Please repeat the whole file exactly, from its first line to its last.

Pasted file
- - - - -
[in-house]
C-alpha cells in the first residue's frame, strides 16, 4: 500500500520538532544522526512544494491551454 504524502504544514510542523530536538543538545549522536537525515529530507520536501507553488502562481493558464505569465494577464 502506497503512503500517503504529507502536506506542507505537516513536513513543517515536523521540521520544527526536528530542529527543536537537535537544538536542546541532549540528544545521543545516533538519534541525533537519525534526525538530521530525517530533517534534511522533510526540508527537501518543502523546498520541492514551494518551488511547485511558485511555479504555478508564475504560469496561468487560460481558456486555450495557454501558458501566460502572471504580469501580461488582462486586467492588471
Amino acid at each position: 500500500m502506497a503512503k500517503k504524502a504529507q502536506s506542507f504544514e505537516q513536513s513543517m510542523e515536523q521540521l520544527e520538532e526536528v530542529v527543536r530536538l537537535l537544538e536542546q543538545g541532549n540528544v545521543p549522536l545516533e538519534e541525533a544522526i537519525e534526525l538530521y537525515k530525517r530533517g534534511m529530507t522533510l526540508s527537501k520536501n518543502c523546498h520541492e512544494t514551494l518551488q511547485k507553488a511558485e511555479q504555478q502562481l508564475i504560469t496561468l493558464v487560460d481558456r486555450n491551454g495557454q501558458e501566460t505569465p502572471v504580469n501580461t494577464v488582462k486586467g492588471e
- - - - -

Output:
[in-house]
C-alpha cells in the first residue's frame, strides 16, 4: 500500500520538532544522526512544494491551454 504524502504544514510542523530536538543538545549522536537525515529530507520536501507553488502562481493558464505569465494577464 502506497503512503500517503504529507502536506506542507505537516513536513513543517515536523521540521520544527526536528530542529527543536537537535537544538536542546541532549540528544545521543545516533538519534541525533537519525534526525538530521530525517530533517534534511522533510526540508527537501518543502523546498520541492514551494518551488511547485511558485511555479504555478508564475504560469496561468487560460481558456486555450495557454501558458501566460502572471504580469501580461488582462486586467492588471
Amino acid at each position: 500500500m502506497a503512503k500517503k504524502a504529507q502536506s506542507f504544514e505537516q513536513s513543517m510542523e515536523q521540521l520544527e520538532e526536528v530542529v527543536r530536538l537537535l537544538e536542546q543538545g541532549n540528544v545521543p549522536l545516533e538519534e541525533a544522526i537519525e534526525l538530521y537525515k530525517r530533517g534534511m529530507t522533510l526540508s527537501k520536501n518543502c523546498h520541492e512544494t514551494l518551488q511547485k507553488a511558485e511555479q504555478q502562481l508564475i504560469t496561468l493558464v487560460d481558456r486555450n491551454g495557454q501558458e501566460t505569465p502572471v504580469n501580461t494577464v488582462k486586467g492588471e